The Teutli volcano looms over this peaceful, sun-splashed land, overlooked even by the scourge of the Spanish conquistadors. “We all know each other in these villages. If we see a stranger, we ring the bells to alert everyone,” said Ramiro Caldillo, a municipal official. He dismisses the veracity of the Familia Michoacana video, and blames social media for spreading fear. “Of course, there is some concern and people are talking about it,” he said. “But there are some odd details in the video, like the swimming pool in front of the men. We don’t have those here,” he says. Things may be a little less safe now, but Caldiillo is being cautious because he knows that peaceful Milpa Alta borders some unsafe areas, and that its “empty fields and mountainous terrain are difficult for the police to secure.” But like the Minister of Security, he notes the low number of homicides and insists that all is well.
Nothing is moving in the quiet nopal fields – not a single gust of wind to shake their thick, stiff leaves. They remain that way from morning to night, but now there are some warning signs that peace may not last much longer in this rural landscape on the southern fringes of the great Mexico City.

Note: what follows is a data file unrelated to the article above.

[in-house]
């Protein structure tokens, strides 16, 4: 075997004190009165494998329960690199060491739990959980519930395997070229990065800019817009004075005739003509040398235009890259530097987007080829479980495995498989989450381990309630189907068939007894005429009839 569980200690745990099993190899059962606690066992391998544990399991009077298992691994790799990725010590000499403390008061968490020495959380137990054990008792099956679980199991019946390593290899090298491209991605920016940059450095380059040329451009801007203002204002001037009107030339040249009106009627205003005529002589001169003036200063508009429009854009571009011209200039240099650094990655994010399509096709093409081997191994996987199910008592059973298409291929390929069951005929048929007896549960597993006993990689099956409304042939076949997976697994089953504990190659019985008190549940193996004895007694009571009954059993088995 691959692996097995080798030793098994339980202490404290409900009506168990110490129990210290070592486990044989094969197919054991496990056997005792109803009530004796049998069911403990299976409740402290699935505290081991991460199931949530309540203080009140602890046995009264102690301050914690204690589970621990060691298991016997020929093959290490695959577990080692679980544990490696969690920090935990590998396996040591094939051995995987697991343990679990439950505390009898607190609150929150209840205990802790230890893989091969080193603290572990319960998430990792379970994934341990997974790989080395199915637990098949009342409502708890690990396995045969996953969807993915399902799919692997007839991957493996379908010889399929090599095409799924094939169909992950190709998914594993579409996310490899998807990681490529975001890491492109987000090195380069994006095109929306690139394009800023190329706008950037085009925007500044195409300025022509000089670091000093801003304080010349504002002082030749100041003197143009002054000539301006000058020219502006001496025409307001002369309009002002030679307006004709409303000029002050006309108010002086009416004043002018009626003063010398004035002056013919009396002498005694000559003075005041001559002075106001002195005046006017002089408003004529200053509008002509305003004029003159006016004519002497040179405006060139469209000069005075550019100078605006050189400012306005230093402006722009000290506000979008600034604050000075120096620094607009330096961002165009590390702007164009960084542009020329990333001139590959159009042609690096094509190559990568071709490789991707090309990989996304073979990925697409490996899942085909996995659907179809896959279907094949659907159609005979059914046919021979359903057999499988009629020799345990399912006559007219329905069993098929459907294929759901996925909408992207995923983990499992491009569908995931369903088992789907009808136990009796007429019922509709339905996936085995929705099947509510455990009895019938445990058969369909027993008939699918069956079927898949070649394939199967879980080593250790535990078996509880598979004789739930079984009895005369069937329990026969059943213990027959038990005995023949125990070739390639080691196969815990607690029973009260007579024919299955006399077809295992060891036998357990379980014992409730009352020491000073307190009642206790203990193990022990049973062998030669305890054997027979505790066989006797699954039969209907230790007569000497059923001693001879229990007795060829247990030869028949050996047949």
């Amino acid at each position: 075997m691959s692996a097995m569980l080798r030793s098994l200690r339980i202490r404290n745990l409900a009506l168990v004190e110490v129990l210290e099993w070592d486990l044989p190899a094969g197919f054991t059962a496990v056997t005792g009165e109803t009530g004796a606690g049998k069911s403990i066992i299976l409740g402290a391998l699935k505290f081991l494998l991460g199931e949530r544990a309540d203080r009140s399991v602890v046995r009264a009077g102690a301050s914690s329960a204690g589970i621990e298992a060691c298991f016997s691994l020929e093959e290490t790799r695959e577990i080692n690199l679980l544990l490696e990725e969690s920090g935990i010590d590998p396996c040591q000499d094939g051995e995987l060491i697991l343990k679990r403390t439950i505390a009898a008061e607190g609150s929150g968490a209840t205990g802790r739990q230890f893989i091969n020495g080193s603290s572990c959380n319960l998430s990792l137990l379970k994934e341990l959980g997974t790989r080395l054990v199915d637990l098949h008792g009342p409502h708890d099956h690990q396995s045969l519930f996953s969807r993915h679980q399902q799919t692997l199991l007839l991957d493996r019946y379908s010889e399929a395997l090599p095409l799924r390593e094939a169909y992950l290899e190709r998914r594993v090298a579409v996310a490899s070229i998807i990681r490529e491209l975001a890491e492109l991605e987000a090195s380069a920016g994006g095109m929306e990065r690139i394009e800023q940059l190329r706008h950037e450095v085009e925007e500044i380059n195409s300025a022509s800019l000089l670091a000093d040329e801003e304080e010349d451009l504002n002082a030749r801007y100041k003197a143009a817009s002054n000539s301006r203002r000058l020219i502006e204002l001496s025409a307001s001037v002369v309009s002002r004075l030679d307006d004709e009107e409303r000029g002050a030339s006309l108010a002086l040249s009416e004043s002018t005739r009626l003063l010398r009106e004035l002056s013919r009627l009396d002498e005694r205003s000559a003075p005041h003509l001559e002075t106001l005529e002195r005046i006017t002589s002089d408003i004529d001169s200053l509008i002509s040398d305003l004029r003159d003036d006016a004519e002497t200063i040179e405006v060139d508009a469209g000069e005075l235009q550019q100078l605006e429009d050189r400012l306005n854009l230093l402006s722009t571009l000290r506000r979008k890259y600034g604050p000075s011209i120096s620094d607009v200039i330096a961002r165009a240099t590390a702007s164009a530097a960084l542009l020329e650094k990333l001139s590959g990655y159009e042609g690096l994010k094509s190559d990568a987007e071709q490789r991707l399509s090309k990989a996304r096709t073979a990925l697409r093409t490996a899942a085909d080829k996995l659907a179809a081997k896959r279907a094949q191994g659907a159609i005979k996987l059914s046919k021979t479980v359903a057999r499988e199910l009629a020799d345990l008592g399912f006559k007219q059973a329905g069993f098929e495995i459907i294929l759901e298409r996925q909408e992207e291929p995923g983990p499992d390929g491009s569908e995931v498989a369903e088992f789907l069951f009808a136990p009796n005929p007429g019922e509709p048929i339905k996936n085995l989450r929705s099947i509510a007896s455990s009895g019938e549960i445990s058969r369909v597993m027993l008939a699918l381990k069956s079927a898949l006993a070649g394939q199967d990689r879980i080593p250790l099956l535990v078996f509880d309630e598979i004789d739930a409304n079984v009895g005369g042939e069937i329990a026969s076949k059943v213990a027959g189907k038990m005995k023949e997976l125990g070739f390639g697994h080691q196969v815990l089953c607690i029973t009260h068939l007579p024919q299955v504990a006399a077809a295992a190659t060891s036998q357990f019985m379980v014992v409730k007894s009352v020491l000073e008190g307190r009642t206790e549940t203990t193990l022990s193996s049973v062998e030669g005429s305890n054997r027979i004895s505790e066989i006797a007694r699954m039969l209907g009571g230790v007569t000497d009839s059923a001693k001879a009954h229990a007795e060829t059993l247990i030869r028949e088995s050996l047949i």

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Uganda condemned for ‘shameful’ decision to close UN human rights office | Global development
Rights activists and campaigners have condemned the Ugandan government’s decision to shut down the country’s UN human rights office, describing it as “shameful”.
In a letter to the Office of the UN high commissioner for human rights (OHCHR) in Uganda dated 3 February, the foreign affairs ministry said it will not renew the host country agreement it signed with the OHCHR, which established its initial mandate in the country in 2005. The current mandate, signed on 9 February 2020, expires in August.
“The government of Uganda will now continue its cooperation with the OHCHR Headquarters either directly or through its Permanent Mission in Geneva,” reads the letter.
The development comes less than three months after the UN’s committee against torture adopted the concluding observations on Uganda, which raised concerns that torture and ill-treatment continued to be frequently practised, and called for investigation and prosecution of security officials accused of excessive use of force, violence and arbitrary detention.